Uxbridge vet Daniel Doherty jailed for helping puppy gang
A vet has been jailed for helping fraudsters who conned unsuspecting dog-lovers into buying sick and dying puppies.
Daniel Doherty was initially spared jail after being convicted in April of conspiracy to commit fraud.
But Court of Appeal judges found his suspended sentence "unduly lenient" and jailed him for three-and-a-half years.
The gang is estimated to have made about £2.5m selling about 5,000 dogs from addresses in west London.
Doherty was a "hard-working" vet who clients praised for his devotion to animals.
But the 50-year-old from Iver Heath, Buckinghamshire, helped the gang to con customers into thinking seriously ill puppies were healthy.
The puppies were illegally imported from Ireland before being taken to the defendants' homes where they were kept in plastic sheds, outbuildings and garages.
Doherty helped sales by providing certificates which suggested the puppies were healthy and bred locally.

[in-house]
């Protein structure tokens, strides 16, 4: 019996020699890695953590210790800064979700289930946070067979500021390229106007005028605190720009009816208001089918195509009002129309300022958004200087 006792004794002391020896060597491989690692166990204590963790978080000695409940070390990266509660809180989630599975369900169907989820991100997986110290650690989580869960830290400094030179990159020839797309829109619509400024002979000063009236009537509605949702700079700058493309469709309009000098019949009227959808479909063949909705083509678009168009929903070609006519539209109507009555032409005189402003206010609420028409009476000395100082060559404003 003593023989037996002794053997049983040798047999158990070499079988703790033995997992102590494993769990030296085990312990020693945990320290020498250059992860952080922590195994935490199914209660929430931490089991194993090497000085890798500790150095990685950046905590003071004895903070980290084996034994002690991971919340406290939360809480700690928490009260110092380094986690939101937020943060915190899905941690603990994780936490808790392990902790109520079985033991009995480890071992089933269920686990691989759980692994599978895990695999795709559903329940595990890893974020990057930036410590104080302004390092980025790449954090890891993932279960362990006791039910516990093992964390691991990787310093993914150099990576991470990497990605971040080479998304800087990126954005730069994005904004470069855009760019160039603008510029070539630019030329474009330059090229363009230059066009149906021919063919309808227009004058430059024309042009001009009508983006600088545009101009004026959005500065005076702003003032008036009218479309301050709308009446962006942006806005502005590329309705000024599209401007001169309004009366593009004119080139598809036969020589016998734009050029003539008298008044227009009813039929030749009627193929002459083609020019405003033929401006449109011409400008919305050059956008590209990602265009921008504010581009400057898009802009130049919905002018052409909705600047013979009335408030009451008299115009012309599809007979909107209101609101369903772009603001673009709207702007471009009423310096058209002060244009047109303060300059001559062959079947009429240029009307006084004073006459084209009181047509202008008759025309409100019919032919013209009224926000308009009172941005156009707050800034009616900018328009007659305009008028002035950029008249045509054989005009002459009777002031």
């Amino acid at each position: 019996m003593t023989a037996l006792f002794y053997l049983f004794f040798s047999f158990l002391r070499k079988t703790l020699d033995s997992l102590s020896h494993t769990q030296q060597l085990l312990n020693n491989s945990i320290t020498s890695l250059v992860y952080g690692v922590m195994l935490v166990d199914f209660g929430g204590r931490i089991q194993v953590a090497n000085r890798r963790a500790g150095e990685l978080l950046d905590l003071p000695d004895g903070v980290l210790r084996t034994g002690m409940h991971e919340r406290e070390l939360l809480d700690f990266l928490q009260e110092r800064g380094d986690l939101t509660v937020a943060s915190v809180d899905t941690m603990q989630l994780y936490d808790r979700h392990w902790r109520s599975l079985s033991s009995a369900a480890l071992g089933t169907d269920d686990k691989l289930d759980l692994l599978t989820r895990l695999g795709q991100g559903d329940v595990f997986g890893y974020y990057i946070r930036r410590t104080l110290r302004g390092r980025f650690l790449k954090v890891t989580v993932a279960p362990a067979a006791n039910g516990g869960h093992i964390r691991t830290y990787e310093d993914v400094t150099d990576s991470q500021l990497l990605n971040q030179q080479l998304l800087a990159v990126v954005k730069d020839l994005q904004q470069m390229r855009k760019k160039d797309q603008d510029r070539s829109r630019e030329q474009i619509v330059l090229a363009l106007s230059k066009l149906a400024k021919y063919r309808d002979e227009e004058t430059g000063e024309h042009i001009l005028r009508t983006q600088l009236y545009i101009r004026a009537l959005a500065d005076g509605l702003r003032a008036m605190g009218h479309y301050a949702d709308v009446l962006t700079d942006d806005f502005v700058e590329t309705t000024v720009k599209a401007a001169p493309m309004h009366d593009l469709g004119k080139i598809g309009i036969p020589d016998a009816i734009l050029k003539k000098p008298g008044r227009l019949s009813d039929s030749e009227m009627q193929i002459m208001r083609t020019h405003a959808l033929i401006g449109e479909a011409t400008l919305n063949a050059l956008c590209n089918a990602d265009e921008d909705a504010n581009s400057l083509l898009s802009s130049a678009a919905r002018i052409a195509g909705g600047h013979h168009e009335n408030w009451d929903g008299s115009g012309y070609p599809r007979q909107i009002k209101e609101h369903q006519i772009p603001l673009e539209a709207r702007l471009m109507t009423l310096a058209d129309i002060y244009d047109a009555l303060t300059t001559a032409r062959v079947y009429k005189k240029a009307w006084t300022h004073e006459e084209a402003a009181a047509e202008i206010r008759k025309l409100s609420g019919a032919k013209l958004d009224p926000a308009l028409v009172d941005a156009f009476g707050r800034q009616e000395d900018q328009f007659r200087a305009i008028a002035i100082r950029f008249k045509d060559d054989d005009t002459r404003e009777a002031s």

Several of the dogs rescued by the RSPCA died or had to be put down.
One family in Feltham said they had to have their new puppy put down days after bringing it home in February 2016.
Vets discovered that cavalier King Charles spaniel, Charlie, had parvovirus.
Mr Justice Holroyde said at the Court of Appeal on Thursday that Doherty, who operated in Uxbridge, west London, was a "professional man who played a vital role in this wicked conspiracy".
The court also increased the sentences handed to three other gang members.
- Edward Stokes, 35, of Bedfont, Feltham, was originally given a two-year suspended sentence but has now been sent to prison for four years and eight months.
- His brother Thomas Stokes, 26, of Hayes, had his three-year jail term increased to four years and eight months.
- Simon O'Donnell, 30, of Uxbridge, had his two-year sentence doubled.
Solicitor General Robert Buckland, who referred the cases to the Court of Appeal, said he hoped the ruling would "bring some comfort" to the fraudsters' victims.
"This group not only subjected thousands of puppies to atrocious living conditions, but also caused immense distress to families who had to watch their new pets suffer from serious illness," he added.